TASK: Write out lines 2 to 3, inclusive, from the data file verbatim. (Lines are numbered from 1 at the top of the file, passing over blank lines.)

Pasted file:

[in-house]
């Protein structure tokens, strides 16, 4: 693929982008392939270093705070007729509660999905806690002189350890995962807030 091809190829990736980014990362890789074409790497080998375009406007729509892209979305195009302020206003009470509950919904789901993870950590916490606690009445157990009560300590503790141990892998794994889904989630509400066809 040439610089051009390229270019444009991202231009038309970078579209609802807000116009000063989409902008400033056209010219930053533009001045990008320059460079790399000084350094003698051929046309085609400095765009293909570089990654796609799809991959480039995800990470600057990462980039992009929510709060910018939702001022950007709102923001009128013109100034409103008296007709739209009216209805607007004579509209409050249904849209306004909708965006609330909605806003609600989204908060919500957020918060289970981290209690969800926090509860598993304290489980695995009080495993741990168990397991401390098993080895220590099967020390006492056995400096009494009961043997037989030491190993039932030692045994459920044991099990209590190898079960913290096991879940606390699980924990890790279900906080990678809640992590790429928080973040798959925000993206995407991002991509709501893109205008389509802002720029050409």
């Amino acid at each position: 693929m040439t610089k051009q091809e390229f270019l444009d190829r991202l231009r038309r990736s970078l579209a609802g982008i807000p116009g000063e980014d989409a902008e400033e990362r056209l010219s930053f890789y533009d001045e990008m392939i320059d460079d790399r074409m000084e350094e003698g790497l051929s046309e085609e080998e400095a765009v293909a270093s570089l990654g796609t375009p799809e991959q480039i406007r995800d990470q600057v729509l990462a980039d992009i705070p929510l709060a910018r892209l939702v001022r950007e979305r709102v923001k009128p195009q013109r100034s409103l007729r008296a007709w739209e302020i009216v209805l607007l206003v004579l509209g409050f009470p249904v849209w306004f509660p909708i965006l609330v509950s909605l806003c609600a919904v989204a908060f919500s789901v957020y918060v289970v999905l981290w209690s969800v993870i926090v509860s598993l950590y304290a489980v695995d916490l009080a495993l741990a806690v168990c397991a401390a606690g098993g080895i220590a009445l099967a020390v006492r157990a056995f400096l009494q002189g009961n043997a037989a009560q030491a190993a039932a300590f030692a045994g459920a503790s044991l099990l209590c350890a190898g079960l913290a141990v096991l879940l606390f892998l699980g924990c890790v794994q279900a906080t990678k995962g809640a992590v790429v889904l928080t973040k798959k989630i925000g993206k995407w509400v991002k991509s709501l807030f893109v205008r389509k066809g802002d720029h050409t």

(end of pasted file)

């Protein structure tokens, strides 16, 4: 693929982008392939270093705070007729509660999905806690002189350890995962807030 091809190829990736980014990362890789074409790497080998375009406007729509892209979305195009302020206003009470509950919904789901993870950590916490606690009445157990009560300590503790141990892998794994889904989630509400066809 040439610089051009390229270019444009991202231009038309970078579209609802807000116009000063989409902008400033056209010219930053533009001045990008320059460079790399000084350094003698051929046309085609400095765009293909570089990654796609799809991959480039995800990470600057990462980039992009929510709060910018939702001022950007709102923001009128013109100034409103008296007709739209009216209805607007004579509209409050249904849209306004909708965006609330909605806003609600989204908060919500957020918060289970981290209690969800926090509860598993304290489980695995009080495993741990168990397991401390098993080895220590099967020390006492056995400096009494009961043997037989030491190993039932030692045994459920044991099990209590190898079960913290096991879940606390699980924990890790279900906080990678809640992590790429928080973040798959925000993206995407991002991509709501893109205008389509802002720029050409």
């Amino acid at each position: 693929m040439t610089k051009q091809e390229f270019l444009d190829r991202l231009r038309r990736s970078l579209a609802g982008i807000p116009g000063e980014d989409a902008e400033e990362r056209l010219s930053f890789y533009d001045e990008m392939i320059d460079d790399r074409m000084e350094e003698g790497l051929s046309e085609e080998e400095a765009v293909a270093s570089l990654g796609t375009p799809e991959q480039i406007r995800d990470q600057v729509l990462a980039d992009i705070p929510l709060a910018r892209l939702v001022r950007e979305r709102v923001k009128p195009q013109r100034s409103l007729r008296a007709w739209e302020i009216v209805l607007l206003v004579l509209g409050f009470p249904v849209w306004f509660p909708i965006l609330v509950s909605l806003c609600a919904v989204a908060f919500s789901v957020y918060v289970v999905l981290w209690s969800v993870i926090v509860s598993l950590y304290a489980v695995d916490l009080a495993l741990a806690v168990c397991a401390a606690g098993g080895i220590a009445l099967a020390v006492r157990a056995f400096l009494q002189g009961n043997a037989a009560q030491a190993a039932a300590f030692a045994g459920a503790s044991l099990l209590c350890a190898g079960l913290a141990v096991l879940l606390f892998l699980g924990c890790v794994q279900a906080t990678k995962g809640a992590v790429v889904l928080t973040k798959k989630i925000g993206k995407w509400v991002k991509s709501l807030f893109v205008r389509k066809g802002d720029h050409t």